Using Working Folders in Version Control

Source Control HOWTO - Chapter 5

I just changed my mind.  In any case, a very nice feature of a working folder is the ability to undo.

In the case of a folder-level operation, perhaps the Undo command should actually be called "Nevermind."  After all, the operation is pending.  It hasn't happened yet.  I'm not really saying that I want to Undo something which has already happened.  Rather, I am just saying that I no longer want to do something that I previously said I did.

For example, if I tell the Vault client to delete a file, the file isn't really deleted until a commit that change to the repository.  In the meantime, it is merely waiting around in my pending change set.  If I then tell the Vault client to Undo this operation, the only thing that actually has to happen is to remove it from my pending change set.

Best Practice: Be Careful with Undo

When you tell your SCM client to undo the changes you have made to a file, those changes will be lost. If your working folder has become valuable, be careful with it.

In the case of a modified file, the Undo command simply overwrites the working file with the "baseline" version, the one that I last retrieved.  Since Vault has been keeping a copy of this baseline version, it merely needs to copy this baseline file from its place in the hidden state information over the working file.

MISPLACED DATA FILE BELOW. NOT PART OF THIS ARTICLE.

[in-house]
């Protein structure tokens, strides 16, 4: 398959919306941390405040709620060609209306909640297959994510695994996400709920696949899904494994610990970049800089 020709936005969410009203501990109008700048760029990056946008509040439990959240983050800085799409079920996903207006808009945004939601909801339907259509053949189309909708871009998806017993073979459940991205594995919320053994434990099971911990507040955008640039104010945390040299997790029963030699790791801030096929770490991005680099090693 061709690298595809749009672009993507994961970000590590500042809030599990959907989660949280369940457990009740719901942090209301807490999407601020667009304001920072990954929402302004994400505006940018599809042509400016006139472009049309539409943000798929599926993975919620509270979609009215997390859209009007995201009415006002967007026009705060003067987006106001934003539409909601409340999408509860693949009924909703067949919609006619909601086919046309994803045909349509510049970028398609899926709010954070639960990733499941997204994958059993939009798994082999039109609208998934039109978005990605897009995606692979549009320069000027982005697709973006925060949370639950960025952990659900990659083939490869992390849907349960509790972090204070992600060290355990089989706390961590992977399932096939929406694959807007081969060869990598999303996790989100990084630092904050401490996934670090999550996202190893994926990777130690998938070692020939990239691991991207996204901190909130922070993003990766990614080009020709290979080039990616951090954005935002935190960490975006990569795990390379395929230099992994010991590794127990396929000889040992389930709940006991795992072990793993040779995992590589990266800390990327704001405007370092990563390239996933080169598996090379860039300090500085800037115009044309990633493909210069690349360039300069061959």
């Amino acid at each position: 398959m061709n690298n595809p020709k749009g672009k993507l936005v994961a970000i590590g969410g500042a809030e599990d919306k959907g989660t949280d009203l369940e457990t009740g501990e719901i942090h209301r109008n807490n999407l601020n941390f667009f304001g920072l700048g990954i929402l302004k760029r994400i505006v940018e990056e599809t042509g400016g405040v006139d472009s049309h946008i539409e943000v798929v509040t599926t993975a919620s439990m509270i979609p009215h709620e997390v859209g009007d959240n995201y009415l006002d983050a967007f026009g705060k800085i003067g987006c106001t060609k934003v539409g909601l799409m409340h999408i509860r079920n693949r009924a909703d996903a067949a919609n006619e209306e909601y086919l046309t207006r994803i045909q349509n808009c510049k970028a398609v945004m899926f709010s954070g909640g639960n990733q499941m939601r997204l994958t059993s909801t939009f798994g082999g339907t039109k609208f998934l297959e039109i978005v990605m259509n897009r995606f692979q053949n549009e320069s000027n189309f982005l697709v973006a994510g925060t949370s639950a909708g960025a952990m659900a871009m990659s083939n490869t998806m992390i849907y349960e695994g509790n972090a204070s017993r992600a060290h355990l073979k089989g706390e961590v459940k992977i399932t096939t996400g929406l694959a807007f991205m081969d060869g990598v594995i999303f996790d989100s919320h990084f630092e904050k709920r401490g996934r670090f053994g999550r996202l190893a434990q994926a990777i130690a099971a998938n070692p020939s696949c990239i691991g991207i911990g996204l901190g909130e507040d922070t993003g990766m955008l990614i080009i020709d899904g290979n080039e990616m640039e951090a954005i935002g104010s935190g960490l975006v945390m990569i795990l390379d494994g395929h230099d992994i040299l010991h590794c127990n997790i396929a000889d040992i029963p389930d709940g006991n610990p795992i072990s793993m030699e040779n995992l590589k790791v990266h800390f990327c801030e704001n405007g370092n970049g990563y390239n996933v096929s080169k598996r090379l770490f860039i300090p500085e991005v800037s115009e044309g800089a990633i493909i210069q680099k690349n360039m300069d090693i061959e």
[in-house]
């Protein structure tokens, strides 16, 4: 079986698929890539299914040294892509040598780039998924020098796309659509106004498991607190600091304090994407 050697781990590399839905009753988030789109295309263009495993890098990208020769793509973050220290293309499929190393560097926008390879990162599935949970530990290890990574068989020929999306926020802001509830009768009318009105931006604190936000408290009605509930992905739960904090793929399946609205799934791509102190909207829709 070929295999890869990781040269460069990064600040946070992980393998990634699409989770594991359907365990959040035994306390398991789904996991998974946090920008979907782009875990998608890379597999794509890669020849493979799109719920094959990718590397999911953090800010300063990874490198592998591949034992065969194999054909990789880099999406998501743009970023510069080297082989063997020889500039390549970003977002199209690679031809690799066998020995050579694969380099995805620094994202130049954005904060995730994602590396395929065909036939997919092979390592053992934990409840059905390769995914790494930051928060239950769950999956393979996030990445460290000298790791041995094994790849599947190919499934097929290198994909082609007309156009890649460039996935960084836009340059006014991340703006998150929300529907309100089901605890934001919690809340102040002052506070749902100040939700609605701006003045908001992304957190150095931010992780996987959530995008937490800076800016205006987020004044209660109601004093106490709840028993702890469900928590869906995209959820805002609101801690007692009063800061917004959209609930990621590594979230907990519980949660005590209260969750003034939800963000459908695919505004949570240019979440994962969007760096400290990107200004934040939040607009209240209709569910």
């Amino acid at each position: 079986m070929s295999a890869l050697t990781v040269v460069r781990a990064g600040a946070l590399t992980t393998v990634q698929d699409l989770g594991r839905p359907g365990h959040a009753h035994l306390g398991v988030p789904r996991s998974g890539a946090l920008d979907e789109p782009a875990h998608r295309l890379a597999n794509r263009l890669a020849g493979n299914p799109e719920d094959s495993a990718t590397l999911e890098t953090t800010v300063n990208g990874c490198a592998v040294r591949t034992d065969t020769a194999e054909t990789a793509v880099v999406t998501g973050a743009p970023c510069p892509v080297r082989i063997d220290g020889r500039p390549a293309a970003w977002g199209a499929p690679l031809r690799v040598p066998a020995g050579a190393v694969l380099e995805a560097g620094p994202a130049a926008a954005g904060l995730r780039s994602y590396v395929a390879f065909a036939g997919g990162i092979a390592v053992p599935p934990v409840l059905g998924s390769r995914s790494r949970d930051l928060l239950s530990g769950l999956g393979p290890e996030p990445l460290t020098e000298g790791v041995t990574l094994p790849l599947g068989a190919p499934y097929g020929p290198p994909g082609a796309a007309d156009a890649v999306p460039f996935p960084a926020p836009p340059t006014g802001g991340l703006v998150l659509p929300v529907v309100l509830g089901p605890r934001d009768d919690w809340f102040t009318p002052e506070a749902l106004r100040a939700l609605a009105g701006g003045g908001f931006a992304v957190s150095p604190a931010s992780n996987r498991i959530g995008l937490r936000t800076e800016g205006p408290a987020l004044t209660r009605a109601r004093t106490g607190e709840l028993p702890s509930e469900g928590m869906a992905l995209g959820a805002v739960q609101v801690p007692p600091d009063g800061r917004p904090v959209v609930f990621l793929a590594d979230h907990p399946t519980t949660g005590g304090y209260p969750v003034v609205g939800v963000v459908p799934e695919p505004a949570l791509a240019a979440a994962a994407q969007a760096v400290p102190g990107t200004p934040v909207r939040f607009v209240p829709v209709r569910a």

For users who use the checkout-edit-checkin style of development, closely related here is the need to undo a checkout.  This is essentially similar to undoing the changes in a file, but involves the extra step of informing the server that I no longer want the file to be checked out.

Digression: Your Skillet is not a Working Folder

Source control tools have been a daily part of my life for well over a decade.  I can't imagine doing software development without them.  In fact, I have developed habits that occasionally threaten my mental health.  Things would be so much easier if the concept of a working folder were available in other areas of life:

  • "Hmmm.  I can't remember which of these pool chemicals I have already done.  Luckily, I can just diff against the version of the pool water from an hour ago and see exactly what changes I have made."
  • "Boy am I glad I remembered to set the read-only bit on my front lawn to remind me that I'm not supposed to cut the grass until a week after the fertilizer was applied."
  • "No worries -- if I accidentally put too much pepper on this chicken, I can just revert to the latest version in the repository."

Unfortunately, SCM tools are unique.  When I make a mistake in my woodshop, I can't undo it.  Only in software development do I have the luxury of a working folder.  It's a place where I can work without constantly worrying about making a mistake.  It's a place where I can work without having to be too careful.  It's a place where I can experiment with ideas that may not work out.  I wish I had working folders everywhere.

Update the Working Folder

Ten milliseconds after I retrieve a fresh working folder, it might be out of date.  An SCM repository is a busy hub of activity.  New stuff arrives regularly as team members finish tasks and checkin their work.

I don't like to let my working folder get too far behind the current state of the repository.  SCM tools typically allow the user to invoke a diff tool to compare

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